The Impact of Dual Enrollment on College Degree Attainment: Do Low-SES Students Benefit?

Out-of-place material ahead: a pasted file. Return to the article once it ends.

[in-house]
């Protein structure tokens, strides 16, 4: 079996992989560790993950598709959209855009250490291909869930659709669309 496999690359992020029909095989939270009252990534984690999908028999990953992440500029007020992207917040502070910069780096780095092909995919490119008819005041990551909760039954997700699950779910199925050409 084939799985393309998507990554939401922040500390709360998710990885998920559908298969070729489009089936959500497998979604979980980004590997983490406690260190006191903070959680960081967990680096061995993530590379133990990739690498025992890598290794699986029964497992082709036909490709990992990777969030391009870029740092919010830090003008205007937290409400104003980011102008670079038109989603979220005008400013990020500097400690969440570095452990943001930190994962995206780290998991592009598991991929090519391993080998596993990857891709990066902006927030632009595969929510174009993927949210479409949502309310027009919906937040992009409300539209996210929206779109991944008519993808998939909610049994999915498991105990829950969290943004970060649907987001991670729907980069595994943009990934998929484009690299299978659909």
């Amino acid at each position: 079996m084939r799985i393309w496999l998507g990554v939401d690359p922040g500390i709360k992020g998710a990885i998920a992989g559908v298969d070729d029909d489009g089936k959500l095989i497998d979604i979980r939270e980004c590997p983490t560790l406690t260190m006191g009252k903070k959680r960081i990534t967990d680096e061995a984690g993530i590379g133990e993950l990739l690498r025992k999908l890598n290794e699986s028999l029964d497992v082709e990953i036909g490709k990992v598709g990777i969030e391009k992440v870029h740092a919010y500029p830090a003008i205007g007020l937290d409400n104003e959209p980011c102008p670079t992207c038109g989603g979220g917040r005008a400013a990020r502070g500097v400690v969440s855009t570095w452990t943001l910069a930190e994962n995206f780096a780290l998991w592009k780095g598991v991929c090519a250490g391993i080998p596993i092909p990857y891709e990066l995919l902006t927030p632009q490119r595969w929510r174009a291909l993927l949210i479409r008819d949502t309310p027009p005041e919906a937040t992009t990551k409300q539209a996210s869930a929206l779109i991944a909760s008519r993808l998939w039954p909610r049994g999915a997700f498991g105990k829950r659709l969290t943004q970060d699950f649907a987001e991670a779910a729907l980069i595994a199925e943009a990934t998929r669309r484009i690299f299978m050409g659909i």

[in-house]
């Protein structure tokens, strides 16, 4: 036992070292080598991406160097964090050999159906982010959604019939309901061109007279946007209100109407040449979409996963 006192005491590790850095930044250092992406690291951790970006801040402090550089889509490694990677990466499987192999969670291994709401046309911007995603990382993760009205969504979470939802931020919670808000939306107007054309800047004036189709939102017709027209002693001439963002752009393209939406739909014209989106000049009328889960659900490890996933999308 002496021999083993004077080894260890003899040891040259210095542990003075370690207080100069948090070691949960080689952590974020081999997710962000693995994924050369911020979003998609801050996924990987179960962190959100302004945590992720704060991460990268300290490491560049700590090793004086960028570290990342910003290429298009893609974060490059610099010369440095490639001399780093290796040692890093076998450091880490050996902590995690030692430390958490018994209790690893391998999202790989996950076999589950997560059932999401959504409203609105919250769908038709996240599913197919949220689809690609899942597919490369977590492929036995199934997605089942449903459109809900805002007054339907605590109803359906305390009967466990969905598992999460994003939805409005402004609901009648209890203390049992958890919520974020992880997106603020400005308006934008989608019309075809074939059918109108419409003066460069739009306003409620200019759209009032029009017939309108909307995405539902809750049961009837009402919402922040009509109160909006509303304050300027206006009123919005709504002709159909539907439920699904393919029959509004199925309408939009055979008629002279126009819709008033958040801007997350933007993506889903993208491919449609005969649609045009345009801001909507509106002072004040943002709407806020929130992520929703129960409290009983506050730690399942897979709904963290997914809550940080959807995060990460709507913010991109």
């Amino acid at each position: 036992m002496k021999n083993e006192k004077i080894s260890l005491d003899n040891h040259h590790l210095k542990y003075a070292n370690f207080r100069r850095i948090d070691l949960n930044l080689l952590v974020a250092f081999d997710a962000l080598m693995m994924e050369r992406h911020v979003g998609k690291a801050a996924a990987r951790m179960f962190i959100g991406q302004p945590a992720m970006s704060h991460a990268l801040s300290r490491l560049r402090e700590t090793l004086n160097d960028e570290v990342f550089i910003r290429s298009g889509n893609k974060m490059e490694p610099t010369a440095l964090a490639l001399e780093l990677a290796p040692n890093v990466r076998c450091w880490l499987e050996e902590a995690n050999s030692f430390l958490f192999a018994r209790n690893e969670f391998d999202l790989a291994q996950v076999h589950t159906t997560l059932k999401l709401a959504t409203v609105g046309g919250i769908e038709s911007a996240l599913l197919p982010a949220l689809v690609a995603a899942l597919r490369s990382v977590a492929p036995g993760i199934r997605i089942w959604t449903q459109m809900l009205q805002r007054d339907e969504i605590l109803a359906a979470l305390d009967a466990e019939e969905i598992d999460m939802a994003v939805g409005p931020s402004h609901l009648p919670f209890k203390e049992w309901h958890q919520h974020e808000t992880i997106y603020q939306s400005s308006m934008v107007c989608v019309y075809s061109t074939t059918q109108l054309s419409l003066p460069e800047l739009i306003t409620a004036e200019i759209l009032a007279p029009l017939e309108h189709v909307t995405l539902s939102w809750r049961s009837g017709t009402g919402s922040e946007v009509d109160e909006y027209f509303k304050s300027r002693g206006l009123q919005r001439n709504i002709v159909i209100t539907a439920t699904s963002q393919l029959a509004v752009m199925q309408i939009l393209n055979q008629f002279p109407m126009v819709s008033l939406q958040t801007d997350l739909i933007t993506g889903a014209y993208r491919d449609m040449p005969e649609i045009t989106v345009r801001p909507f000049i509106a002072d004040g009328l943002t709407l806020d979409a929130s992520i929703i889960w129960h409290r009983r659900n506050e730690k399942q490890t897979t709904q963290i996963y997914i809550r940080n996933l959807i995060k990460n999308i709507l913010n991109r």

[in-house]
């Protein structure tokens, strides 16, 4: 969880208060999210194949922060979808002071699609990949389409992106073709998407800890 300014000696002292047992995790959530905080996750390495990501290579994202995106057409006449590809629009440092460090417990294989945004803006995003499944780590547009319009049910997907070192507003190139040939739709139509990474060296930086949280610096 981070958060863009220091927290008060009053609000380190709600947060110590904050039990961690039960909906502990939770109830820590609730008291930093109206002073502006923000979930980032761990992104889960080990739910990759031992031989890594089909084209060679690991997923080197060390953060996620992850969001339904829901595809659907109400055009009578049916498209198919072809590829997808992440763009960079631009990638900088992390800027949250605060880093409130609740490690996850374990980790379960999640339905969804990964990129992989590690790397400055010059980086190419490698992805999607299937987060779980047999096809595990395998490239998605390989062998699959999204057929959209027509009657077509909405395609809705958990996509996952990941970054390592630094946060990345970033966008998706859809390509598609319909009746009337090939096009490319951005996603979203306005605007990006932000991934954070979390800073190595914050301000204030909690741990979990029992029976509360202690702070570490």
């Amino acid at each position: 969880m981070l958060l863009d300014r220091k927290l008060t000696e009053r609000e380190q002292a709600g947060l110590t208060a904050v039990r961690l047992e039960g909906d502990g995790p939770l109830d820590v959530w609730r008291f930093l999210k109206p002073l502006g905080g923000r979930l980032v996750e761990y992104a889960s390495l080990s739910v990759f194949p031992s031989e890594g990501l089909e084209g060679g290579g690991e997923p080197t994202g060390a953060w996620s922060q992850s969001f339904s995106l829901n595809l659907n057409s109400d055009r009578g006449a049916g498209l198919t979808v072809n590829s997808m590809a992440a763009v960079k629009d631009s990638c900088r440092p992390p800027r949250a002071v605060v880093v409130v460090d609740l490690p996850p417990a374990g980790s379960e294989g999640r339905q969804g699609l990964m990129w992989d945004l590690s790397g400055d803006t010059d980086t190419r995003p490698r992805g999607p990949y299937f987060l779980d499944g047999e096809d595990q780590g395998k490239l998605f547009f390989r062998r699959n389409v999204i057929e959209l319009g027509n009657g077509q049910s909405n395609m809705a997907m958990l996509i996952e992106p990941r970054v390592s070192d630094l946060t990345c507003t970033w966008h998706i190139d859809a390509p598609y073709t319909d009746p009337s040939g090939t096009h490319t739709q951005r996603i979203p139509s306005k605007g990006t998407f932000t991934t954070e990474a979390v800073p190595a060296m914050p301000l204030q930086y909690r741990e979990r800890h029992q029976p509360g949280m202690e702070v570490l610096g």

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Dual enrollment in high school is viewed by many as one mechanism for increasing college admission and completion of low-income students. However, little evidence demonstrates that these students discretely benefit from dual enrollment and whether these programs narrow attainment gaps vis-à-vis students from middle-class or affluent family backgrounds. Using the National Education Longitudinal Study (N = 8,800), I find significant benefits in boosting rates of college degree attainment for low-income students while holding weaker effects for peers from more affluent backgrounds. These results remain even with analyses from newer data of college freshmen of 2004. I conduct sensitivity analyses and find that these results are robust to relatively large unobserved confounders. However, expanding dual enrollment programs would modestly reduce gaps in degree attainment.